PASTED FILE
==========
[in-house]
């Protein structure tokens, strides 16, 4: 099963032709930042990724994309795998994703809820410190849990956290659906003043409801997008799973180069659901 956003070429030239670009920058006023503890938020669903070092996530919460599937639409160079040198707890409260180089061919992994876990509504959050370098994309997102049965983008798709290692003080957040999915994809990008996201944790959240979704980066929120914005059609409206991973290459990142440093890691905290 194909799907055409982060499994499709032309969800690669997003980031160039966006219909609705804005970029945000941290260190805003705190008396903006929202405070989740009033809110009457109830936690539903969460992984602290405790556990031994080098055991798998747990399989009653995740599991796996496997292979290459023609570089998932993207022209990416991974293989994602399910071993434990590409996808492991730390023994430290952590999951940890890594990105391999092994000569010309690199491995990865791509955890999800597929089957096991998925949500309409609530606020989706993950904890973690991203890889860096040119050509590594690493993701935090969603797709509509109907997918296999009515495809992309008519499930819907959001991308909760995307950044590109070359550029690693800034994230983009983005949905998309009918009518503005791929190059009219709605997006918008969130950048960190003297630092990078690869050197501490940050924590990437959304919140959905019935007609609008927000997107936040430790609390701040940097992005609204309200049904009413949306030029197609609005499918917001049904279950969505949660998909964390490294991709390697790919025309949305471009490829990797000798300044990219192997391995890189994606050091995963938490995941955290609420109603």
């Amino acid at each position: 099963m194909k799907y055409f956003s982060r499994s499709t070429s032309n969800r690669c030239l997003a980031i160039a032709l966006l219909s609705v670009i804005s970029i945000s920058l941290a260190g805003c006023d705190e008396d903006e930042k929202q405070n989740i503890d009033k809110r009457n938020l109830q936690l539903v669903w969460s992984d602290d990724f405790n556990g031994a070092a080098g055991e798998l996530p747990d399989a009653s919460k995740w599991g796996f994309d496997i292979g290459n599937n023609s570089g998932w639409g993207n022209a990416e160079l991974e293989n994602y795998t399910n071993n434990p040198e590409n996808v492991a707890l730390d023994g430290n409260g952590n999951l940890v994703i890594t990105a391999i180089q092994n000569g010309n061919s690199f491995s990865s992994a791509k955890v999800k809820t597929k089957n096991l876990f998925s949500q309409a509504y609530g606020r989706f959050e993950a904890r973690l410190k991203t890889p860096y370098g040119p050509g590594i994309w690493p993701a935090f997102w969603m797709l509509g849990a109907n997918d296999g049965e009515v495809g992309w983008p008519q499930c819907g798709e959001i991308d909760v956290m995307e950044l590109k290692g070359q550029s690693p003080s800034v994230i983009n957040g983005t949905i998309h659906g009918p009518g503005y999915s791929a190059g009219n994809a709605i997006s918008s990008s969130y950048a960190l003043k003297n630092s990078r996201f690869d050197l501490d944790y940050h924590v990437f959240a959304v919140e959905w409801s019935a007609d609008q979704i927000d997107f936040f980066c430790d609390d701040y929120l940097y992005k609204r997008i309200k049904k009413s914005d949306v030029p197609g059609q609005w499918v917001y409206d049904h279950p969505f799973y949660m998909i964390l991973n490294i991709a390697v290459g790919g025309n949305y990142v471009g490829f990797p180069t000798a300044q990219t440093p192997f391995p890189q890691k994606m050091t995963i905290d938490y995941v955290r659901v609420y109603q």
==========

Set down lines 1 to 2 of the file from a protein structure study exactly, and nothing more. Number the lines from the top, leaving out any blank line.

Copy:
[in-house]
């Protein structure tokens, strides 16, 4: 099963032709930042990724994309795998994703809820410190849990956290659906003043409801997008799973180069659901 956003070429030239670009920058006023503890938020669903070092996530919460599937639409160079040198707890409260180089061919992994876990509504959050370098994309997102049965983008798709290692003080957040999915994809990008996201944790959240979704980066929120914005059609409206991973290459990142440093890691905290 194909799907055409982060499994499709032309969800690669997003980031160039966006219909609705804005970029945000941290260190805003705190008396903006929202405070989740009033809110009457109830936690539903969460992984602290405790556990031994080098055991798998747990399989009653995740599991796996496997292979290459023609570089998932993207022209990416991974293989994602399910071993434990590409996808492991730390023994430290952590999951940890890594990105391999092994000569010309690199491995990865791509955890999800597929089957096991998925949500309409609530606020989706993950904890973690991203890889860096040119050509590594690493993701935090969603797709509509109907997918296999009515495809992309008519499930819907959001991308909760995307950044590109070359550029690693800034994230983009983005949905998309009918009518503005791929190059009219709605997006918008969130950048960190003297630092990078690869050197501490940050924590990437959304919140959905019935007609609008927000997107936040430790609390701040940097992005609204309200049904009413949306030029197609609005499918917001049904279950969505949660998909964390490294991709390697790919025309949305471009490829990797000798300044990219192997391995890189994606050091995963938490995941955290609420109603």